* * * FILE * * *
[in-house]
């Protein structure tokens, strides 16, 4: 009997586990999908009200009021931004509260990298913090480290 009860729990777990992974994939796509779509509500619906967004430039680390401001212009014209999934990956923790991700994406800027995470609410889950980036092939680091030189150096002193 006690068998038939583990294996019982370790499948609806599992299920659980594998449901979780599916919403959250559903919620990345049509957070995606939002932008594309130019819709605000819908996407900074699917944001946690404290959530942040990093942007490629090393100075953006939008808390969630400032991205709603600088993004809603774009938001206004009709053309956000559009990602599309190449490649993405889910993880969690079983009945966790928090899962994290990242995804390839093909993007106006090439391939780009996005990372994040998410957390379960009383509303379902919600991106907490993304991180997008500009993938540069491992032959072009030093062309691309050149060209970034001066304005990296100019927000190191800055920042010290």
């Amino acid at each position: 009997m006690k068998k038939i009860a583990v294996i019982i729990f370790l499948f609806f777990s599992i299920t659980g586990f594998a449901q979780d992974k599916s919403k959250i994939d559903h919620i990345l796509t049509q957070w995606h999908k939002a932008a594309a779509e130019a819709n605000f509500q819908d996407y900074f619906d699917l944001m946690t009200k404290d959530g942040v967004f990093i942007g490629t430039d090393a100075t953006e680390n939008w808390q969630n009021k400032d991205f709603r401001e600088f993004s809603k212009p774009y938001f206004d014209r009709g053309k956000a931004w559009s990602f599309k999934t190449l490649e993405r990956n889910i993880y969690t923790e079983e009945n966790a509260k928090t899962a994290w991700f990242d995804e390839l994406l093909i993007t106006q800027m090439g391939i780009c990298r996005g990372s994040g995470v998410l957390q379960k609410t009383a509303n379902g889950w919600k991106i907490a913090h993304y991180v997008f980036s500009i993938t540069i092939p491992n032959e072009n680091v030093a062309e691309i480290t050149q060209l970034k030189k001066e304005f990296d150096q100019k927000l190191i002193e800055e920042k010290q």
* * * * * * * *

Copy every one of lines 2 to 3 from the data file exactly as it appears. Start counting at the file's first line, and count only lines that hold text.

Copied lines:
């Protein structure tokens, strides 16, 4: 009997586990999908009200009021931004509260990298913090480290 009860729990777990992974994939796509779509509500619906967004430039680390401001212009014209999934990956923790991700994406800027995470609410889950980036092939680091030189150096002193 006690068998038939583990294996019982370790499948609806599992299920659980594998449901979780599916919403959250559903919620990345049509957070995606939002932008594309130019819709605000819908996407900074699917944001946690404290959530942040990093942007490629090393100075953006939008808390969630400032991205709603600088993004809603774009938001206004009709053309956000559009990602599309190449490649993405889910993880969690079983009945966790928090899962994290990242995804390839093909993007106006090439391939780009996005990372994040998410957390379960009383509303379902919600991106907490993304991180997008500009993938540069491992032959072009030093062309691309050149060209970034001066304005990296100019927000190191800055920042010290």
């Amino acid at each position: 009997m006690k068998k038939i009860a583990v294996i019982i729990f370790l499948f609806f777990s599992i299920t659980g586990f594998a449901q979780d992974k599916s919403k959250i994939d559903h919620i990345l796509t049509q957070w995606h999908k939002a932008a594309a779509e130019a819709n605000f509500q819908d996407y900074f619906d699917l944001m946690t009200k404290d959530g942040v967004f990093i942007g490629t430039d090393a100075t953006e680390n939008w808390q969630n009021k400032d991205f709603r401001e600088f993004s809603k212009p774009y938001f206004d014209r009709g053309k956000a931004w559009s990602f599309k999934t190449l490649e993405r990956n889910i993880y969690t923790e079983e009945n966790a509260k928090t899962a994290w991700f990242d995804e390839l994406l093909i993007t106006q800027m090439g391939i780009c990298r996005g990372s994040g995470v998410l957390q379960k609410t009383a509303n379902g889950w919600k991106i907490a913090h993304y991180v997008f980036s500009i993938t540069i092939p491992n032959e072009n680091v030093a062309e691309i480290t050149q060209l970034k030189k001066e304005f990296d150096q100019k927000l190191i002193e800055e920042k010290q």